Question on pressure

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    Suppose you have a balloon resting on the ceiling.

    Force a; force of ceiling on balloon = 5
    Weight = 5
    Upthurst = 10

    Area of balloon I contact with ceiling = 2

    Calculate the Pressure?Name:  image.png
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    Would you have three values of pressure depending on which force u use?
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    (Original post by ali malikzade)
    Suppose you have a balloon resting on the ceiling.

    Force a; force of ceiling on balloon = 5
    Weight = 5
    Upthurst = 10

    Area of balloon I contact with ceiling = 2

    Calculate the Pressure?
    Would you have three values of pressure depending on which force u use?
    The force of the ceiling on balloon (5) is the resultant force, because the resultant force = Upthrust-Weight. So use that Force, then to work out the pressure use the area (Pressure = Force/ Area)
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    (Original post by TheBride)
    The force of the ceiling on balloon (5) is the resultant force, because the resultant force = Upthrust-Weight. So use that Force, then to work out the pressure use the area (Pressure = Force/ Area)
    There is no resultant force. The two forces in the downward direction weight and force of ceiling on balloon (normal reaction) is equal to the upward force of upthurst. Hence the forces on the balloon are balanced. Upthurst=weight+normal reaction.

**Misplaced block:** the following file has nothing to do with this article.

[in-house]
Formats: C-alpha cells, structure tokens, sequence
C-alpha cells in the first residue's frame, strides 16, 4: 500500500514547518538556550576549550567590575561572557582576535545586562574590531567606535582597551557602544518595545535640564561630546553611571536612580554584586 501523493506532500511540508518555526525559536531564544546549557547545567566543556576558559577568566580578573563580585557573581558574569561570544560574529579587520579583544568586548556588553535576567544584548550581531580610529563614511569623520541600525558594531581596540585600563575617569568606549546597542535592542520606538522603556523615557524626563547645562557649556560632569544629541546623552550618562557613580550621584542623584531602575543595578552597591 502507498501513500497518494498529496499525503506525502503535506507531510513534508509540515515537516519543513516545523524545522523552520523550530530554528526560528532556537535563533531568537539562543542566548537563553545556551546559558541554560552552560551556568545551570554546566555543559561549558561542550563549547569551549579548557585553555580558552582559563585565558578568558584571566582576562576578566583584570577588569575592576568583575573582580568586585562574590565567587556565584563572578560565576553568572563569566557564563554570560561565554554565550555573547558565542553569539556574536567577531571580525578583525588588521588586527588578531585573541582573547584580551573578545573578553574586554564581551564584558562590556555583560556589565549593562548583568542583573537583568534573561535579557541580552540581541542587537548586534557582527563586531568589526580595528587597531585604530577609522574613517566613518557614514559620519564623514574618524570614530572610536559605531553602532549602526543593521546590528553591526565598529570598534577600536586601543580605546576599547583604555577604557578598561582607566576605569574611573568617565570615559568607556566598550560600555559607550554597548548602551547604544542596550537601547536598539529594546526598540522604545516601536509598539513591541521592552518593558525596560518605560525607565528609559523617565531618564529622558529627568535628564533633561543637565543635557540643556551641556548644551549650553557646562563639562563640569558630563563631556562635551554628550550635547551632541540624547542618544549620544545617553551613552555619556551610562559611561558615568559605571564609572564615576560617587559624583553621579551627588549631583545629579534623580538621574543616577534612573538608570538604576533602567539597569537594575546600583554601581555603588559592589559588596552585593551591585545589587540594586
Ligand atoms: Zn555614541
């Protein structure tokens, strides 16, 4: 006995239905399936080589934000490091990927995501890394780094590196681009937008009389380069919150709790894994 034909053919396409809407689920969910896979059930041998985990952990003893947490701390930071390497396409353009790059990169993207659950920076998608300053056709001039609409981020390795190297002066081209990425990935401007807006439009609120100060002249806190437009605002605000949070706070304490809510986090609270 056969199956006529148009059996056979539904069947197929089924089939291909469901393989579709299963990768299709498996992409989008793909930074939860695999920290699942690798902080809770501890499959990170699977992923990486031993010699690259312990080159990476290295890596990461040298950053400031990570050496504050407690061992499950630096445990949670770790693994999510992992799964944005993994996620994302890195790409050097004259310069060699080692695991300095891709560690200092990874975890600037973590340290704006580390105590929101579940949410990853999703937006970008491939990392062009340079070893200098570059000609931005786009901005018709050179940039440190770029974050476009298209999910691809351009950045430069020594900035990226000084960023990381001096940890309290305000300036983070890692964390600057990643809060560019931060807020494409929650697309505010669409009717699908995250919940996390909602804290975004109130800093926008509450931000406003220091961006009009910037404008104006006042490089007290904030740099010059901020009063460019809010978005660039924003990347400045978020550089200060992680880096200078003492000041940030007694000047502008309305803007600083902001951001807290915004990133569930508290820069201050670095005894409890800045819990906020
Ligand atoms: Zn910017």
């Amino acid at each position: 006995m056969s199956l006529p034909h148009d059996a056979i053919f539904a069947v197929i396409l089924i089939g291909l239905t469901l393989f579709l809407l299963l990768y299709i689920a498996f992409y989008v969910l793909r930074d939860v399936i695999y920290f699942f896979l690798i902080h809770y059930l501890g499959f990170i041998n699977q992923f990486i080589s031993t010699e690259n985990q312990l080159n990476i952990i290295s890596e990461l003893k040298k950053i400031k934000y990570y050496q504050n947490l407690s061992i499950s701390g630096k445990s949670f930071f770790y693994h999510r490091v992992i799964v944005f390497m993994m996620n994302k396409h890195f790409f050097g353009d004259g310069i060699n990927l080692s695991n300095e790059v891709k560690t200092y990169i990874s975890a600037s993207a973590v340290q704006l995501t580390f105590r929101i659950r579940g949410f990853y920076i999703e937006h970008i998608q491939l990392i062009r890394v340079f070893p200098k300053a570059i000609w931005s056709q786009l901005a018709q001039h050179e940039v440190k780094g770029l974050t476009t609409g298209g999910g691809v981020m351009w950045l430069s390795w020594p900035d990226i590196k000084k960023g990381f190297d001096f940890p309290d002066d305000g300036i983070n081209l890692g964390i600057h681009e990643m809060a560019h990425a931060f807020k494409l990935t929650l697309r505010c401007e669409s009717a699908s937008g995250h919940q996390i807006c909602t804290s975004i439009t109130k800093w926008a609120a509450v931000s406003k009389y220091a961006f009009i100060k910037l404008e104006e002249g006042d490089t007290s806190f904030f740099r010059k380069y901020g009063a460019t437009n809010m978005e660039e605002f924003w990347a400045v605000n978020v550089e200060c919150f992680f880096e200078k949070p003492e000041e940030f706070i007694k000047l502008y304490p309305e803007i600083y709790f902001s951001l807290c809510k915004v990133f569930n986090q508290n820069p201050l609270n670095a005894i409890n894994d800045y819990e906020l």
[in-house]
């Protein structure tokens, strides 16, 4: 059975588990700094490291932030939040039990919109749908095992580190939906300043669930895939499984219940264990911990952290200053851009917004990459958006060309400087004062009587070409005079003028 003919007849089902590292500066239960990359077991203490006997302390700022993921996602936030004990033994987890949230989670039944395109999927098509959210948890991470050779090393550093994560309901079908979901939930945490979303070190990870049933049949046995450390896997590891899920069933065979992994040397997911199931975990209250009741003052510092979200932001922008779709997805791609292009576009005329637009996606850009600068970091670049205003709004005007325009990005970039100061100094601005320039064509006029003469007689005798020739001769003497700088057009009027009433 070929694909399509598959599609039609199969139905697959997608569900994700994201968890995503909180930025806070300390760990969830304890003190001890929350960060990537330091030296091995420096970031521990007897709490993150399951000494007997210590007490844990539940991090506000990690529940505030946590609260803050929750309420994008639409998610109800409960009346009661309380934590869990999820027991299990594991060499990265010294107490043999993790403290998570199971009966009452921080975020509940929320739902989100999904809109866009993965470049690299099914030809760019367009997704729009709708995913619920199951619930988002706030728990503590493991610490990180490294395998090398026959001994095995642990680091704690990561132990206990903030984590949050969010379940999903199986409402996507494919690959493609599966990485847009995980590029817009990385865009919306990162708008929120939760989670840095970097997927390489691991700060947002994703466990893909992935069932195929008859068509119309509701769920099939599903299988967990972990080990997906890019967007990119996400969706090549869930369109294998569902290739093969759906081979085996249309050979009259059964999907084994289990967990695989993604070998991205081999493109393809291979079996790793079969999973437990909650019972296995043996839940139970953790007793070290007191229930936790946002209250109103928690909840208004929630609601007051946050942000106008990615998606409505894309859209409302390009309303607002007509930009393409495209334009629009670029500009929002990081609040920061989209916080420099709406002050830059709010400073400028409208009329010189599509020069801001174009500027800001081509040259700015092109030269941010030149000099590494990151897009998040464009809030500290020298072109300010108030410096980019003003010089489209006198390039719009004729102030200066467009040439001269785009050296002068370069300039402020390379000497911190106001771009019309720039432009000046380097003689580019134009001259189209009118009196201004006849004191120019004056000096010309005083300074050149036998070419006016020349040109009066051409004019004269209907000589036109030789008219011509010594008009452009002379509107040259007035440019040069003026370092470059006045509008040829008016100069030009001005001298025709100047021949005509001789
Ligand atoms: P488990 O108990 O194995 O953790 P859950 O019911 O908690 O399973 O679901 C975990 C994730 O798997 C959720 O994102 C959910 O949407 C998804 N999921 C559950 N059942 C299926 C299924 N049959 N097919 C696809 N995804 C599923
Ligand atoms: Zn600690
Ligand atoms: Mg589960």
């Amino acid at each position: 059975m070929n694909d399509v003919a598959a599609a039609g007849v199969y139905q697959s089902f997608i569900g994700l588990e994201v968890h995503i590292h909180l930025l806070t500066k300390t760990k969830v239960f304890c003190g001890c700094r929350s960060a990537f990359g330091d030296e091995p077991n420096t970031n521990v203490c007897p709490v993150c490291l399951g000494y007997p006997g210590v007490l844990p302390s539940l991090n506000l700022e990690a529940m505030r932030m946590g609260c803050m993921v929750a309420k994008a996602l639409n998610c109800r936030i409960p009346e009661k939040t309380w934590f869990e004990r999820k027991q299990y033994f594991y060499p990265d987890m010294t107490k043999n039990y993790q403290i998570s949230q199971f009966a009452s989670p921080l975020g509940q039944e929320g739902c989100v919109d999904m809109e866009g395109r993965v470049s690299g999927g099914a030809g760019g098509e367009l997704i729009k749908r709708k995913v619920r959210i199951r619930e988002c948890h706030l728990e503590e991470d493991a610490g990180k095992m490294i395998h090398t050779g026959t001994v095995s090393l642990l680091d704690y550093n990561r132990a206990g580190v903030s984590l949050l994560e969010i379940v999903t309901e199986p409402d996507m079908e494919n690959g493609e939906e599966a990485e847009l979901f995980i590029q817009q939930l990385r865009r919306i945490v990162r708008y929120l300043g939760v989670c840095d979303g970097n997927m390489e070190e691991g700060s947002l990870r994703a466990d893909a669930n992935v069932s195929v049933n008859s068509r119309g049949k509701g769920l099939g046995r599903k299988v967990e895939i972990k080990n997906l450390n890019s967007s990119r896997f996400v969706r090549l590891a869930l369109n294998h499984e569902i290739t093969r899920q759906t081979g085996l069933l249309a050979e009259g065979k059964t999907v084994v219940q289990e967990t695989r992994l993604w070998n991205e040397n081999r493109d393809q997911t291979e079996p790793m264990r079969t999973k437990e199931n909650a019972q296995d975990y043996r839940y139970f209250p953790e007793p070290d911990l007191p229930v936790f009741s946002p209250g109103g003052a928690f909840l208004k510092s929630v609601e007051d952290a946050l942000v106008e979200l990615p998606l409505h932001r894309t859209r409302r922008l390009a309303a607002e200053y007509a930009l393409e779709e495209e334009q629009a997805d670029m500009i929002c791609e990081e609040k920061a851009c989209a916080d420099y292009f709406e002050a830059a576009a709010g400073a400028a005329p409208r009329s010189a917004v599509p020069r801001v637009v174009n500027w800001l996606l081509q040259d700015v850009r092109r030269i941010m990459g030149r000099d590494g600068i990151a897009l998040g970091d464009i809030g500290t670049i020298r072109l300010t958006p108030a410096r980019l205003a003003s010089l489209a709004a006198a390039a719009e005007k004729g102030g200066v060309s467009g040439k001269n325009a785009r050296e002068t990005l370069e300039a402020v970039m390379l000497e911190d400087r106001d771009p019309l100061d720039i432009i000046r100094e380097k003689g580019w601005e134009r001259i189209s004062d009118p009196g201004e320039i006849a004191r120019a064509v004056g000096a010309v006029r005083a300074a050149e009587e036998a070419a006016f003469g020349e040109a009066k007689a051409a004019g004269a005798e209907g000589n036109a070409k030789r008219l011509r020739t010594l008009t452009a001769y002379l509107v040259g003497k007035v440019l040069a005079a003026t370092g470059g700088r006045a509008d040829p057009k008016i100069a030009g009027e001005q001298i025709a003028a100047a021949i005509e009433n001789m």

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    You use the normal reaction, since it is the Newton's 3rd law pair (with an equal and opposite force acting on the ceiling due to the balloon)
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    (Original post by ali malikzade)
    There is no resultant force. The two forces in the downward direction weight and force of ceiling on balloon (normal reaction) is equal to the upward force of upthurst. Hence the forces on the balloon are balanced. Upthurst=weight+normal reaction.
    The "force of the ceiling on the balloon" is the resultant force. Unless the ceiling is not supported on a wall (I assumed the ceiling was stable) then where would that force come from? It is the resultant from the upthrust-weight.
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    (Original post by TheBride)
    The "force of the ceiling on the balloon" is the resultant force. Unless the ceiling is not supported on a wall (I assumed the ceiling was stable) then where would that force come from? It is the resultant from the upthrust-weight.
    This is not the precise physics definition of resultant force. Resultant force is what you get when you add all of the real forces up. In this case, there are three real forces: weight, reaction, upthrust (or more precisely buoyancy) which, when added, cancel to produce no resultant force.
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    (Original post by mik1a)
    This is not the precise physics definition of resultant force. Resultant force is what you get when you add all of the real forces up. In this case, there are three real forces: weight, reaction, upthrust (or more precisely buoyancy) which, when added, cancel to produce no resultant force.
    Ok, thank you for clearing up my sloppiness XD, I wont be so vague in future!
 
 
 
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